Most thinking people agree that Marco Rubio is the apotheosis of the useless Republican politician. He is venal. He responded to a Parkland shooting survivor’s challenge about taking money from the NRA by asserting that they get their influence from the millions of people who support their agenda, not from money, which of course is a bad joke for an answer. In 2015, he had what Salon called his “Sarah Palin” moment when someone asked the self proclaimed hip hop fan if he could name any of the members of his supposed favorite band, Wu Tang Clan, and he couldn’t.
He likes to post bible verses on Twitter.
Do not fear: I am with you; do not be anxious: I am your God.
I will strengthen you, I will help you,I will uphold you with my victorious right hand.
He thus illustrates vividly the pernicious influence of Christian belief on our politics. People wonder endlessly how good Christians can support Donald Trump as president. The answer is simple: Christianity is a club and to join, one only needs to say the right words and make the right gestures. Trump has done both. Because he is not as strong a character and does not occupy so prominent a position — and because he was notably less vicious about winning his last election — Rubio has to work harder at it, so he uses Twitter to reinforce his image as a good Christian.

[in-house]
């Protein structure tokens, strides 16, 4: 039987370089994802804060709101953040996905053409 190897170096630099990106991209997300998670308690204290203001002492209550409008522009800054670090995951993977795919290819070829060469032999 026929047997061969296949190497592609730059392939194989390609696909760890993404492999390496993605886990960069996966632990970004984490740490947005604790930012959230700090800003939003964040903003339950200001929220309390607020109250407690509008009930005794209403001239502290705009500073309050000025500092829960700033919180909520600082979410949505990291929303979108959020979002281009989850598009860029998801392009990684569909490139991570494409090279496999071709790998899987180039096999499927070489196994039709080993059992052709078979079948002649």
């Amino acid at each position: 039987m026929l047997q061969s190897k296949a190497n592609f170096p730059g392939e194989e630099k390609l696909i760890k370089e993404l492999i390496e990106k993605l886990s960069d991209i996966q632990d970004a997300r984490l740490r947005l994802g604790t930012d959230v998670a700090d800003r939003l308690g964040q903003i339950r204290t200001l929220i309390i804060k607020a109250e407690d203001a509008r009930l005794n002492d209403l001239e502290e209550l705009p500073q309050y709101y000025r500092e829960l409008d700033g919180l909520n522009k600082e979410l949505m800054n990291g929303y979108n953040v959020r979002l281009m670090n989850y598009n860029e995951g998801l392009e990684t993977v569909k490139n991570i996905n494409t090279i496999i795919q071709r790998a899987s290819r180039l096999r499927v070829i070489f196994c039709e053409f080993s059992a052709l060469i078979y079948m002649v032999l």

But the image is all he really needs. Everyone expresses amazement every time a Christian public official gets caught with his pants down, literally or metaphorically, but nothing should be less surprising. Because Christianity is the hegemonic ideology in the United States, everyone automatically accepts the self representation of any person as a Christian and, for unknown reasons, expects morally admirable conduct from that person, even though the history of Christianity has been one of unremitting violence and oppression, mostly directed at brown and black people, but at anyone Christians decide they don’t like, since they invaded 500 years ago. The history of Christianity in “the Americas” is very ugly.
But good Christians, by definition, are very good at fooling themselves. They have to be to believe the fairy tale that is Christianity, so they keep persuading themselves that proclamations of Christian belief by public figures mean something, thus allowing corrupt political leaders like Rubio to be duplicitous sleaze balls and pursue harmful public policy. So long as he tweets the occasional bible verse, Christians will fall in line and keep electing him.
It’s a noxious system, and it depends on the excessive credulity of Christians.